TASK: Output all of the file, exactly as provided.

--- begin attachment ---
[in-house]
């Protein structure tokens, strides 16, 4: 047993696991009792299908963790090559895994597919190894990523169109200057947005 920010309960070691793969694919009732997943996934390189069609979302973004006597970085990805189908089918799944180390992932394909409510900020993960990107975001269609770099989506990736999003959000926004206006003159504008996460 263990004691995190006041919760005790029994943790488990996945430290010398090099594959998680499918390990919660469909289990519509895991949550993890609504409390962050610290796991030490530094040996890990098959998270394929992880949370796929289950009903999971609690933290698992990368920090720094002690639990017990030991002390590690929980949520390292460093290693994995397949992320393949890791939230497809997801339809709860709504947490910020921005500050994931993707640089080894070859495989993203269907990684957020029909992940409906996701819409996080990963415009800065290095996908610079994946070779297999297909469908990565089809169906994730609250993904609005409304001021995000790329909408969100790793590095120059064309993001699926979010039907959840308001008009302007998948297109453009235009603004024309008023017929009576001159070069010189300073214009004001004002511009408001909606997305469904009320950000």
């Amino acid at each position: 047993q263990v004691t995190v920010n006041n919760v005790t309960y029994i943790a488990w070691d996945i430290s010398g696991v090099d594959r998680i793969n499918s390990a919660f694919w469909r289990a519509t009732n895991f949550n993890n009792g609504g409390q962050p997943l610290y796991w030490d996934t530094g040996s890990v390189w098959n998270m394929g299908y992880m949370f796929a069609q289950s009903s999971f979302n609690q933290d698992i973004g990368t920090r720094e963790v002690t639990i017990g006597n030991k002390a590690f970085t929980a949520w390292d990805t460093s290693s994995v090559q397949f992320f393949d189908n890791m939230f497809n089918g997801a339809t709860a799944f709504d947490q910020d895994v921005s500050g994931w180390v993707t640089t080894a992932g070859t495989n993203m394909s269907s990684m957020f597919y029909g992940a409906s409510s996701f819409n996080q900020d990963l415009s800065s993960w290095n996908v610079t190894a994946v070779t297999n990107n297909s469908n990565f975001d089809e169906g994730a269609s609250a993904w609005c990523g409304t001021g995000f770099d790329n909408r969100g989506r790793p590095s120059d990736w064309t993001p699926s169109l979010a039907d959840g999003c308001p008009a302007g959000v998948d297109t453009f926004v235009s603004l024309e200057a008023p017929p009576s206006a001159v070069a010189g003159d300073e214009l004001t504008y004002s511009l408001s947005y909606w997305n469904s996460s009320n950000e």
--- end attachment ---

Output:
[in-house]
């Protein structure tokens, strides 16, 4: 047993696991009792299908963790090559895994597919190894990523169109200057947005 920010309960070691793969694919009732997943996934390189069609979302973004006597970085990805189908089918799944180390992932394909409510900020993960990107975001269609770099989506990736999003959000926004206006003159504008996460 263990004691995190006041919760005790029994943790488990996945430290010398090099594959998680499918390990919660469909289990519509895991949550993890609504409390962050610290796991030490530094040996890990098959998270394929992880949370796929289950009903999971609690933290698992990368920090720094002690639990017990030991002390590690929980949520390292460093290693994995397949992320393949890791939230497809997801339809709860709504947490910020921005500050994931993707640089080894070859495989993203269907990684957020029909992940409906996701819409996080990963415009800065290095996908610079994946070779297999297909469908990565089809169906994730609250993904609005409304001021995000790329909408969100790793590095120059064309993001699926979010039907959840308001008009302007998948297109453009235009603004024309008023017929009576001159070069010189300073214009004001004002511009408001909606997305469904009320950000």
């Amino acid at each position: 047993q263990v004691t995190v920010n006041n919760v005790t309960y029994i943790a488990w070691d996945i430290s010398g696991v090099d594959r998680i793969n499918s390990a919660f694919w469909r289990a519509t009732n895991f949550n993890n009792g609504g409390q962050p997943l610290y796991w030490d996934t530094g040996s890990v390189w098959n998270m394929g299908y992880m949370f796929a069609q289950s009903s999971f979302n609690q933290d698992i973004g990368t920090r720094e963790v002690t639990i017990g006597n030991k002390a590690f970085t929980a949520w390292d990805t460093s290693s994995v090559q397949f992320f393949d189908n890791m939230f497809n089918g997801a339809t709860a799944f709504d947490q910020d895994v921005s500050g994931w180390v993707t640089t080894a992932g070859t495989n993203m394909s269907s990684m957020f597919y029909g992940a409906s409510s996701f819409n996080q900020d990963l415009s800065s993960w290095n996908v610079t190894a994946v070779t297999n990107n297909s469908n990565f975001d089809e169906g994730a269609s609250a993904w609005c990523g409304t001021g995000f770099d790329n909408r969100g989506r790793p590095s120059d990736w064309t993001p699926s169109l979010a039907d959840g999003c308001p008009a302007g959000v998948d297109t453009f926004v235009s603004l024309e200057a008023p017929p009576s206006a001159v070069a010189g003159d300073e214009l004001t504008y004002s511009l408001s947005y909606w997305n469904s996460s009320n950000e």